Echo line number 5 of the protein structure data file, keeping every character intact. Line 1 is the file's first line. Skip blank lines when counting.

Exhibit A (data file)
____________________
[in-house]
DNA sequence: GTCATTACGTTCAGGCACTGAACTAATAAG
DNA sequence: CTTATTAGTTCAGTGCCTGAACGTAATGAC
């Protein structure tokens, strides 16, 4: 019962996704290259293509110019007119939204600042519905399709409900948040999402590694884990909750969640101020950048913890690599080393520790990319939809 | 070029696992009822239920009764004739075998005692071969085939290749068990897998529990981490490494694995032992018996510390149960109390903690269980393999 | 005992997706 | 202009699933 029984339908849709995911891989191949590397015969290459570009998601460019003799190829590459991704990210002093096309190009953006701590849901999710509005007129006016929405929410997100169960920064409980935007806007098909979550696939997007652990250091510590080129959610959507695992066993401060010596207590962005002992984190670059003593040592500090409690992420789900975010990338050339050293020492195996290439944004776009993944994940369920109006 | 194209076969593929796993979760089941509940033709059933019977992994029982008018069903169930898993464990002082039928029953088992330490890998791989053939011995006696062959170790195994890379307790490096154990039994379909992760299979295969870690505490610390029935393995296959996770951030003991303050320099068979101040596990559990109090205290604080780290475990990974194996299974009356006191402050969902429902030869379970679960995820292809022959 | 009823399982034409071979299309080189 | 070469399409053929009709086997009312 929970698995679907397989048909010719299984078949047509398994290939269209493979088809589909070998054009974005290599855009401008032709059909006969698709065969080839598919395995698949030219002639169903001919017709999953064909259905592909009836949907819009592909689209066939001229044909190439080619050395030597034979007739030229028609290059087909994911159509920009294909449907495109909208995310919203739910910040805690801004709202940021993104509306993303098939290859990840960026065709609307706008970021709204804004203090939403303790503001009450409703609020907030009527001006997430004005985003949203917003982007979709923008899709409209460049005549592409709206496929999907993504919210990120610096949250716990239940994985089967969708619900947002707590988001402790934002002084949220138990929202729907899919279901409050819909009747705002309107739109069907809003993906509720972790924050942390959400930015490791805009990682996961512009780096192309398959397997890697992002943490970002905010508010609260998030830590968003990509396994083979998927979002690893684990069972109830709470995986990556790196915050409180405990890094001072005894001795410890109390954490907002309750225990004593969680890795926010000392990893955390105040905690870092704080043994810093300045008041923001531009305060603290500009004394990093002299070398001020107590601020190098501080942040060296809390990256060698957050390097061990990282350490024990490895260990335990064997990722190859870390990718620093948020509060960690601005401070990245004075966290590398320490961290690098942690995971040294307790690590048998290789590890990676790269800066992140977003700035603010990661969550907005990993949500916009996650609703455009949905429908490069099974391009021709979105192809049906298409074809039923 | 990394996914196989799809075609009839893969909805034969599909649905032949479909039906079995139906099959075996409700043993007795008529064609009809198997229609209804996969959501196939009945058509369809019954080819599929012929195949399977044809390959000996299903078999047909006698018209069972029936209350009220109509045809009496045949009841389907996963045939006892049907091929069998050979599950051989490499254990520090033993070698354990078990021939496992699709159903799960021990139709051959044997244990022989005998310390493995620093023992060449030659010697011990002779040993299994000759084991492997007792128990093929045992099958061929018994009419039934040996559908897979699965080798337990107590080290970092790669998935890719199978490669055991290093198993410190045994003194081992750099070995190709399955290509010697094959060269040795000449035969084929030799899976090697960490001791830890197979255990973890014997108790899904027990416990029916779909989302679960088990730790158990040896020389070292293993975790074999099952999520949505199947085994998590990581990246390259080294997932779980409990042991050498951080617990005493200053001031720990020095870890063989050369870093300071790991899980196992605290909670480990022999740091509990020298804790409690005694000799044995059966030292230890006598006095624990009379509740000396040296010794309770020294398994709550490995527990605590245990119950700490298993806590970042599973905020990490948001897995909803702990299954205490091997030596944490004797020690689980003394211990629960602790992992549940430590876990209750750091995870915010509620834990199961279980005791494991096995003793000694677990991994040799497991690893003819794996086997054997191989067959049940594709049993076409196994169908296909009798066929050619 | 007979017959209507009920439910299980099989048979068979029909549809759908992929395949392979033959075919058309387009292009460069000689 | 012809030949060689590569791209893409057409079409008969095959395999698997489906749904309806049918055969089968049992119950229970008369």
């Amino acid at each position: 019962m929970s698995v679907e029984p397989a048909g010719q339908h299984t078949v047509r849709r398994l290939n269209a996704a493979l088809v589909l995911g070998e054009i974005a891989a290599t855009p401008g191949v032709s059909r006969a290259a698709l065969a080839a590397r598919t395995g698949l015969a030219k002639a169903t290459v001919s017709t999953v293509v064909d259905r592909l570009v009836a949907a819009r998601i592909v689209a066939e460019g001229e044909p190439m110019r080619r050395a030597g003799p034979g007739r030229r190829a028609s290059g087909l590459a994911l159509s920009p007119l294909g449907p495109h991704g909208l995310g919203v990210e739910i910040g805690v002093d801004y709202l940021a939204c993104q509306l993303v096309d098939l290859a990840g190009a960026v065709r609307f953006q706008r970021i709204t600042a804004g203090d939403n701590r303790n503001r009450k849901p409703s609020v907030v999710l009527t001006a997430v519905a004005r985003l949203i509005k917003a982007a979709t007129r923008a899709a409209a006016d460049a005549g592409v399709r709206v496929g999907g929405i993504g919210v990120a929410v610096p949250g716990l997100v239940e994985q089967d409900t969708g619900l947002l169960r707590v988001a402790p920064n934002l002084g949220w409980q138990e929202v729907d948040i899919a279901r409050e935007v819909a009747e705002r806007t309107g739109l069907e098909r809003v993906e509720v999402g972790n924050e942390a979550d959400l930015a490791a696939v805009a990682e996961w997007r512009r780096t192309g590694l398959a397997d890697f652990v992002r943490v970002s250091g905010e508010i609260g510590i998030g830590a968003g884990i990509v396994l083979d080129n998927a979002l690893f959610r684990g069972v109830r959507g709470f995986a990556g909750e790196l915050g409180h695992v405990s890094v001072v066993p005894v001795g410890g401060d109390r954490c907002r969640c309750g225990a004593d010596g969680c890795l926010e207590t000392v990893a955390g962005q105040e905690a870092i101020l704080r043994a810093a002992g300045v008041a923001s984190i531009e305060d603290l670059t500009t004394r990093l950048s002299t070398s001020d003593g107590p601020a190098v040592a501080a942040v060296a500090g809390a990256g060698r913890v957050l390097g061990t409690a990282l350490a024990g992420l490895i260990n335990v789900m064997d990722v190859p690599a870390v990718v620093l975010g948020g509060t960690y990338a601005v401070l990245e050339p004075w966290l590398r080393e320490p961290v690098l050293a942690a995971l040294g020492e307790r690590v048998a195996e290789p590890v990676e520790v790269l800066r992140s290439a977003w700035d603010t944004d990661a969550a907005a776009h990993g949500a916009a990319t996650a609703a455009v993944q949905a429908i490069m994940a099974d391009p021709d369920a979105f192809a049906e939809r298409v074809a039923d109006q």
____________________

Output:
């Amino acid at each position: 019962m929970s698995v679907e029984p397989a048909g010719q339908h299984t078949v047509r849709r398994l290939n269209a996704a493979l088809v589909l995911g070998e054009i974005a891989a290599t855009p401008g191949v032709s059909r006969a290259a698709l065969a080839a590397r598919t395995g698949l015969a030219k002639a169903t290459v001919s017709t999953v293509v064909d259905r592909l570009v009836a949907a819009r998601i592909v689209a066939e460019g001229e044909p190439m110019r080619r050395a030597g003799p034979g007739r030229r190829a028609s290059g087909l590459a994911l159509s920009p007119l294909g449907p495109h991704g909208l995310g919203v990210e739910i910040g805690v002093d801004y709202l940021a939204c993104q509306l993303v096309d098939l290859a990840g190009a960026v065709r609307f953006q706008r970021i709204t600042a804004g203090d939403n701590r303790n503001r009450k849901p409703s609020v907030v999710l009527t001006a997430v519905a004005r985003l949203i509005k917003a982007a979709t007129r923008a899709a409209a006016d460049a005549g592409v399709r709206v496929g999907g929405i993504g919210v990120a929410v610096p949250g716990l997100v239940e994985q089967d409900t969708g619900l947002l169960r707590v988001a402790p920064n934002l002084g949220w409980q138990e929202v729907d948040i899919a279901r409050e935007v819909a009747e705002r806007t309107g739109l069907e098909r809003v993906e509720v999402g972790n924050e942390a979550d959400l930015a490791a696939v805009a990682e996961w997007r512009r780096t192309g590694l398959a397997d890697f652990v992002r943490v970002s250091g905010e508010i609260g510590i998030g830590a968003g884990i990509v396994l083979d080129n998927a979002l690893f959610r684990g069972v109830r959507g709470f995986a990556g909750e790196l915050g409180h695992v405990s890094v001072v066993p005894v001795g410890g401060d109390r954490c907002r969640c309750g225990a004593d010596g969680c890795l926010e207590t000392v990893a955390g962005q105040e905690a870092i101020l704080r043994a810093a002992g300045v008041a923001s984190i531009e305060d603290l670059t500009t004394r990093l950048s002299t070398s001020d003593g107590p601020a190098v040592a501080a942040v060296a500090g809390a990256g060698r913890v957050l390097g061990t409690a990282l350490a024990g992420l490895i260990n335990v789900m064997d990722v190859p690599a870390v990718v620093l975010g948020g509060t960690y990338a601005v401070l990245e050339p004075w966290l590398r080393e320490p961290v690098l050293a942690a995971l040294g020492e307790r690590v048998a195996e290789p590890v990676e520790v790269l800066r992140s290439a977003w700035d603010t944004d990661a969550a907005a776009h990993g949500a916009a990319t996650a609703a455009v993944q949905a429908i490069m994940a099974d391009p021709d369920a979105f192809a049906e939809r298409v074809a039923d109006q």